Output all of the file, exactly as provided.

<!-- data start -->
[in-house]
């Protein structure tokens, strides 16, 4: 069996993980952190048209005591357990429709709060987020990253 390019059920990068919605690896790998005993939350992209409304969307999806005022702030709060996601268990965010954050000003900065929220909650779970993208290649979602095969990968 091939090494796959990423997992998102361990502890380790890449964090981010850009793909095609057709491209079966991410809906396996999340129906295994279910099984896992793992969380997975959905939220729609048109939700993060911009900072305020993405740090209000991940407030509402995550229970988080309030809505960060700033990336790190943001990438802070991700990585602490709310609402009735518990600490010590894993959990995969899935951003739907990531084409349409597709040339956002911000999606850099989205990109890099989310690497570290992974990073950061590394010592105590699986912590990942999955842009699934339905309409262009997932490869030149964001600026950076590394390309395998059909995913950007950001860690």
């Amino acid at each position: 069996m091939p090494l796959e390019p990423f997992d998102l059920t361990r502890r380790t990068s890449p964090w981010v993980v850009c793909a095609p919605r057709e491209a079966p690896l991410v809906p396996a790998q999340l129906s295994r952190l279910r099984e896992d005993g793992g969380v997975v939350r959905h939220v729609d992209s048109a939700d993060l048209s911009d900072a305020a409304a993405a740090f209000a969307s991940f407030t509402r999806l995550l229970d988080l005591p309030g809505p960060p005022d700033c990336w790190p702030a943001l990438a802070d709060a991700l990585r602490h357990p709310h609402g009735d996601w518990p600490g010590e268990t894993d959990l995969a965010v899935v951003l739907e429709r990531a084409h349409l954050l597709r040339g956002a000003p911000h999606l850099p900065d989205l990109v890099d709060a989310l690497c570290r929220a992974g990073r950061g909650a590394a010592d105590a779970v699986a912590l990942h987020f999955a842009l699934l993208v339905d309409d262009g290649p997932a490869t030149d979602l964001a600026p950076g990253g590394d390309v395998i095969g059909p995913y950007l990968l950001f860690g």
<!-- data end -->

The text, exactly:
[in-house]
């Protein structure tokens, strides 16, 4: 069996993980952190048209005591357990429709709060987020990253 390019059920990068919605690896790998005993939350992209409304969307999806005022702030709060996601268990965010954050000003900065929220909650779970993208290649979602095969990968 091939090494796959990423997992998102361990502890380790890449964090981010850009793909095609057709491209079966991410809906396996999340129906295994279910099984896992793992969380997975959905939220729609048109939700993060911009900072305020993405740090209000991940407030509402995550229970988080309030809505960060700033990336790190943001990438802070991700990585602490709310609402009735518990600490010590894993959990995969899935951003739907990531084409349409597709040339956002911000999606850099989205990109890099989310690497570290992974990073950061590394010592105590699986912590990942999955842009699934339905309409262009997932490869030149964001600026950076590394390309395998059909995913950007950001860690």
């Amino acid at each position: 069996m091939p090494l796959e390019p990423f997992d998102l059920t361990r502890r380790t990068s890449p964090w981010v993980v850009c793909a095609p919605r057709e491209a079966p690896l991410v809906p396996a790998q999340l129906s295994r952190l279910r099984e896992d005993g793992g969380v997975v939350r959905h939220v729609d992209s048109a939700d993060l048209s911009d900072a305020a409304a993405a740090f209000a969307s991940f407030t509402r999806l995550l229970d988080l005591p309030g809505p960060p005022d700033c990336w790190p702030a943001l990438a802070d709060a991700l990585r602490h357990p709310h609402g009735d996601w518990p600490g010590e268990t894993d959990l995969a965010v899935v951003l739907e429709r990531a084409h349409l954050l597709r040339g956002a000003p911000h999606l850099p900065d989205l990109v890099d709060a989310l690497c570290r929220a992974g990073r950061g909650a590394a010592d105590a779970v699986a912590l990942h987020f999955a842009l699934l993208v339905d309409d262009g290649p997932a490869t030149d979602l964001a600026p950076g990253g590394d390309v395998i095969g059909p995913y950007l990968l950001f860690g």